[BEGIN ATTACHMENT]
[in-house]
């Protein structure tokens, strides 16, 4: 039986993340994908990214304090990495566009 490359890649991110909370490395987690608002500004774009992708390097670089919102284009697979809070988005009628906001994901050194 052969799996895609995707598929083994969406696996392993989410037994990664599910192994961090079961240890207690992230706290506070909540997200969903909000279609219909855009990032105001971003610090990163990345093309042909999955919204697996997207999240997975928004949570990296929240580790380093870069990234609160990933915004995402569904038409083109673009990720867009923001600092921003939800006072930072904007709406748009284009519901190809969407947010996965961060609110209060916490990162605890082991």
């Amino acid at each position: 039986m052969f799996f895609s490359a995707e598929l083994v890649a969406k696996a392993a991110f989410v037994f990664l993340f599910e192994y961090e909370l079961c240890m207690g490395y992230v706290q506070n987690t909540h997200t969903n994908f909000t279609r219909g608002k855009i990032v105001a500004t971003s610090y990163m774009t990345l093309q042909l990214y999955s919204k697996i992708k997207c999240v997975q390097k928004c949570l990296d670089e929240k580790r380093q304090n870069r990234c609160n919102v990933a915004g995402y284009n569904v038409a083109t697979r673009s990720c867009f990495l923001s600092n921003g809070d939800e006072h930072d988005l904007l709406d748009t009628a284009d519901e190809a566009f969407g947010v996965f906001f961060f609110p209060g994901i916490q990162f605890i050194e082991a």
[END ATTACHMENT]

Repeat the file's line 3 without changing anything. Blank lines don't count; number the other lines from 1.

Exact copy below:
């Amino acid at each position: 039986m052969f799996f895609s490359a995707e598929l083994v890649a969406k696996a392993a991110f989410v037994f990664l993340f599910e192994y961090e909370l079961c240890m207690g490395y992230v706290q506070n987690t909540h997200t969903n994908f909000t279609r219909g608002k855009i990032v105001a500004t971003s610090y990163m774009t990345l093309q042909l990214y999955s919204k697996i992708k997207c999240v997975q390097k928004c949570l990296d670089e929240k580790r380093q304090n870069r990234c609160n919102v990933a915004g995402y284009n569904v038409a083109t697979r673009s990720c867009f990495l923001s600092n921003g809070d939800e006072h930072d988005l904007l709406d748009t009628a284009d519901e190809a566009f969407g947010v996965f906001f961060f609110p209060g994901i916490q990162f605890i050194e082991a």